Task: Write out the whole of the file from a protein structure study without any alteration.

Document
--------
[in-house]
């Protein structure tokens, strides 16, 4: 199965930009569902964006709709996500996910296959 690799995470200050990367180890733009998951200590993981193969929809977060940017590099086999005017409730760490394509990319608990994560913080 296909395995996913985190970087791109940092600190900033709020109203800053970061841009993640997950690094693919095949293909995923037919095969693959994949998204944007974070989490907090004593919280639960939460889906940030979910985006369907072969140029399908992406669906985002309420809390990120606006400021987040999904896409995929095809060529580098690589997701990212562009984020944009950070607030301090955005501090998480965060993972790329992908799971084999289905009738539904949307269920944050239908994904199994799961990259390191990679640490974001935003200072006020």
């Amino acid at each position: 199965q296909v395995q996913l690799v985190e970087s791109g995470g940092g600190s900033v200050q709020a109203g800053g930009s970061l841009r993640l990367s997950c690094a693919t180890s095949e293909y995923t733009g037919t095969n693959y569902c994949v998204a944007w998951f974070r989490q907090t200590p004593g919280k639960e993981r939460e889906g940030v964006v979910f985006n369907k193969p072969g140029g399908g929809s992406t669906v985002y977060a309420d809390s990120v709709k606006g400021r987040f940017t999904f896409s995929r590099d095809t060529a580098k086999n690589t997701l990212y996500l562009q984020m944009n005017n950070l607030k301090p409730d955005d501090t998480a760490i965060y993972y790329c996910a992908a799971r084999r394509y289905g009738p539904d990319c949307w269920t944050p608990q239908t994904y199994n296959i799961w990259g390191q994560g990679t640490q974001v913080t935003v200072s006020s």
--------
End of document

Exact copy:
[in-house]
């Protein structure tokens, strides 16, 4: 199965930009569902964006709709996500996910296959 690799995470200050990367180890733009998951200590993981193969929809977060940017590099086999005017409730760490394509990319608990994560913080 296909395995996913985190970087791109940092600190900033709020109203800053970061841009993640997950690094693919095949293909995923037919095969693959994949998204944007974070989490907090004593919280639960939460889906940030979910985006369907072969140029399908992406669906985002309420809390990120606006400021987040999904896409995929095809060529580098690589997701990212562009984020944009950070607030301090955005501090998480965060993972790329992908799971084999289905009738539904949307269920944050239908994904199994799961990259390191990679640490974001935003200072006020």
């Amino acid at each position: 199965q296909v395995q996913l690799v985190e970087s791109g995470g940092g600190s900033v200050q709020a109203g800053g930009s970061l841009r993640l990367s997950c690094a693919t180890s095949e293909y995923t733009g037919t095969n693959y569902c994949v998204a944007w998951f974070r989490q907090t200590p004593g919280k639960e993981r939460e889906g940030v964006v979910f985006n369907k193969p072969g140029g399908g929809s992406t669906v985002y977060a309420d809390s990120v709709k606006g400021r987040f940017t999904f896409s995929r590099d095809t060529a580098k086999n690589t997701l990212y996500l562009q984020m944009n005017n950070l607030k301090p409730d955005d501090t998480a760490i965060y993972y790329c996910a992908a799971r084999r394509y289905g009738p539904d990319c949307w269920t944050p608990q239908t994904y199994n296959i799961w990259g390191q994560g990679t640490q974001v913080t935003v200072s006020s």